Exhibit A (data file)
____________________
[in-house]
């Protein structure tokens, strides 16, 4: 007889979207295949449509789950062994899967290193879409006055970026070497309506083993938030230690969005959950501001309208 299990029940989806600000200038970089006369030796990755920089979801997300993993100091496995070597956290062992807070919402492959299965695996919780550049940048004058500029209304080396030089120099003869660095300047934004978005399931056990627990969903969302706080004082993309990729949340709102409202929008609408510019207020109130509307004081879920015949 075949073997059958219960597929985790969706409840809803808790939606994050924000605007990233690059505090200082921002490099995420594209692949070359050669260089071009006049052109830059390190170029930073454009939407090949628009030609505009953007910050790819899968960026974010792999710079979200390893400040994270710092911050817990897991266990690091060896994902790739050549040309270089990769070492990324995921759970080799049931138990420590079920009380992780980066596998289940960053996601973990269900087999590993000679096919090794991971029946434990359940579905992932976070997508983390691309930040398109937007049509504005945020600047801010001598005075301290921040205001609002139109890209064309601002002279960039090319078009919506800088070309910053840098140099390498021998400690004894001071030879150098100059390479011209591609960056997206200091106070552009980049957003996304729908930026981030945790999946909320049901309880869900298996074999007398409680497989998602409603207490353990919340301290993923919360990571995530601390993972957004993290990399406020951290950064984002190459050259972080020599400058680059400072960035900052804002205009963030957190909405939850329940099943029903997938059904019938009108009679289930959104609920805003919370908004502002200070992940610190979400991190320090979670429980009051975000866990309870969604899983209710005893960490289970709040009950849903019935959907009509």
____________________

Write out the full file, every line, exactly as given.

[in-house]
């Protein structure tokens, strides 16, 4: 007889979207295949449509789950062994899967290193879409006055970026070497309506083993938030230690969005959950501001309208 299990029940989806600000200038970089006369030796990755920089979801997300993993100091496995070597956290062992807070919402492959299965695996919780550049940048004058500029209304080396030089120099003869660095300047934004978005399931056990627990969903969302706080004082993309990729949340709102409202929008609408510019207020109130509307004081879920015949 075949073997059958219960597929985790969706409840809803808790939606994050924000605007990233690059505090200082921002490099995420594209692949070359050669260089071009006049052109830059390190170029930073454009939407090949628009030609505009953007910050790819899968960026974010792999710079979200390893400040994270710092911050817990897991266990690091060896994902790739050549040309270089990769070492990324995921759970080799049931138990420590079920009380992780980066596998289940960053996601973990269900087999590993000679096919090794991971029946434990359940579905992932976070997508983390691309930040398109937007049509504005945020600047801010001598005075301290921040205001609002139109890209064309601002002279960039090319078009919506800088070309910053840098140099390498021998400690004894001071030879150098100059390479011209591609960056997206200091106070552009980049957003996304729908930026981030945790999946909320049901309880869900298996074999007398409680497989998602409603207490353990919340301290993923919360990571995530601390993972957004993290990399406020951290950064984002190459050259972080020599400058680059400072960035900052804002205009963030957190909405939850329940099943029903997938059904019938009108009679289930959104609920805003919370908004502002200070992940610190979400991190320090979670429980009051975000866990309870969604899983209710005893960490289970709040009950849903019935959907009509």